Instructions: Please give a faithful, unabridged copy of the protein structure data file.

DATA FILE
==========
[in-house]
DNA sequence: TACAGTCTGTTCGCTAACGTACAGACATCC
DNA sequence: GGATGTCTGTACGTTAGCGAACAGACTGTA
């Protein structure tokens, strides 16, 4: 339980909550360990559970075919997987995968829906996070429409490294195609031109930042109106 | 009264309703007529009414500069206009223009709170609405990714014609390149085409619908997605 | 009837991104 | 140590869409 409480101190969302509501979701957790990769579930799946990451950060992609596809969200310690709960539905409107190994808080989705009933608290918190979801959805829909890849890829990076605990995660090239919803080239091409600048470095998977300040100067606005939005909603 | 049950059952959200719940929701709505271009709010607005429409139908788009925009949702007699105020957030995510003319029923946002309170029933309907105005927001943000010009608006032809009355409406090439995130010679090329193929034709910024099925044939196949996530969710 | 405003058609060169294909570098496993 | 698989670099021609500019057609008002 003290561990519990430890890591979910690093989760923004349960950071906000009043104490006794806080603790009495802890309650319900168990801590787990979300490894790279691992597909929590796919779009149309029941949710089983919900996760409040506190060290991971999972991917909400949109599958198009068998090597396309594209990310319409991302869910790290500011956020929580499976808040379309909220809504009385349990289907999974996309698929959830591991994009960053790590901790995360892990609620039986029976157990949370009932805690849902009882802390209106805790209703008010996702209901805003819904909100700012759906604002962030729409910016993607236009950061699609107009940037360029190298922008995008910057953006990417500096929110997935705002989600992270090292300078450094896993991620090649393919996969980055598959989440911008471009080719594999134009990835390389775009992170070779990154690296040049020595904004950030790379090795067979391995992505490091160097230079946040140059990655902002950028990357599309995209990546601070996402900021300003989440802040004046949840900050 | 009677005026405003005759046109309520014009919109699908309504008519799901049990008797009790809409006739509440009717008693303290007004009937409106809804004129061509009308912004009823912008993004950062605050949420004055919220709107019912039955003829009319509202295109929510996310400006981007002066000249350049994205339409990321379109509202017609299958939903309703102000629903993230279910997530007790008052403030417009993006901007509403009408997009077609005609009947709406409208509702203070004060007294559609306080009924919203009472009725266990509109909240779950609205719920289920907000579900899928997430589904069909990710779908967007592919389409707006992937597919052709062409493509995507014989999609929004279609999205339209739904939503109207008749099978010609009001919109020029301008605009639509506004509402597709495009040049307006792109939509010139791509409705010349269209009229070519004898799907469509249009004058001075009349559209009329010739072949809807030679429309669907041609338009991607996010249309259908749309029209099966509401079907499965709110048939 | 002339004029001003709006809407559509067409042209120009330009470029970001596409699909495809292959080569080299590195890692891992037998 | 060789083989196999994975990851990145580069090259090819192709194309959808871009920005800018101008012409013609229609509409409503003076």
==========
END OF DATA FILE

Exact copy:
[in-house]
DNA sequence: TACAGTCTGTTCGCTAACGTACAGACATCC
DNA sequence: GGATGTCTGTACGTTAGCGAACAGACTGTA
């Protein structure tokens, strides 16, 4: 339980909550360990559970075919997987995968829906996070429409490294195609031109930042109106 | 009264309703007529009414500069206009223009709170609405990714014609390149085409619908997605 | 009837991104 | 140590869409 409480101190969302509501979701957790990769579930799946990451950060992609596809969200310690709960539905409107190994808080989705009933608290918190979801959805829909890849890829990076605990995660090239919803080239091409600048470095998977300040100067606005939005909603 | 049950059952959200719940929701709505271009709010607005429409139908788009925009949702007699105020957030995510003319029923946002309170029933309907105005927001943000010009608006032809009355409406090439995130010679090329193929034709910024099925044939196949996530969710 | 405003058609060169294909570098496993 | 698989670099021609500019057609008002 003290561990519990430890890591979910690093989760923004349960950071906000009043104490006794806080603790009495802890309650319900168990801590787990979300490894790279691992597909929590796919779009149309029941949710089983919900996760409040506190060290991971999972991917909400949109599958198009068998090597396309594209990310319409991302869910790290500011956020929580499976808040379309909220809504009385349990289907999974996309698929959830591991994009960053790590901790995360892990609620039986029976157990949370009932805690849902009882802390209106805790209703008010996702209901805003819904909100700012759906604002962030729409910016993607236009950061699609107009940037360029190298922008995008910057953006990417500096929110997935705002989600992270090292300078450094896993991620090649393919996969980055598959989440911008471009080719594999134009990835390389775009992170070779990154690296040049020595904004950030790379090795067979391995992505490091160097230079946040140059990655902002950028990357599309995209990546601070996402900021300003989440802040004046949840900050 | 009677005026405003005759046109309520014009919109699908309504008519799901049990008797009790809409006739509440009717008693303290007004009937409106809804004129061509009308912004009823912008993004950062605050949420004055919220709107019912039955003829009319509202295109929510996310400006981007002066000249350049994205339409990321379109509202017609299958939903309703102000629903993230279910997530007790008052403030417009993006901007509403009408997009077609005609009947709406409208509702203070004060007294559609306080009924919203009472009725266990509109909240779950609205719920289920907000579900899928997430589904069909990710779908967007592919389409707006992937597919052709062409493509995507014989999609929004279609999205339209739904939503109207008749099978010609009001919109020029301008605009639509506004509402597709495009040049307006792109939509010139791509409705010349269209009229070519004898799907469509249009004058001075009349559209009329010739072949809807030679429309669907041609338009991607996010249309259908749309029209099966509401079907499965709110048939 | 002339004029001003709006809407559509067409042209120009330009470029970001596409699909495809292959080569080299590195890692891992037998 | 060789083989196999994975990851990145580069090259090819192709194309959808871009920005800018101008012409013609229609509409409503003076």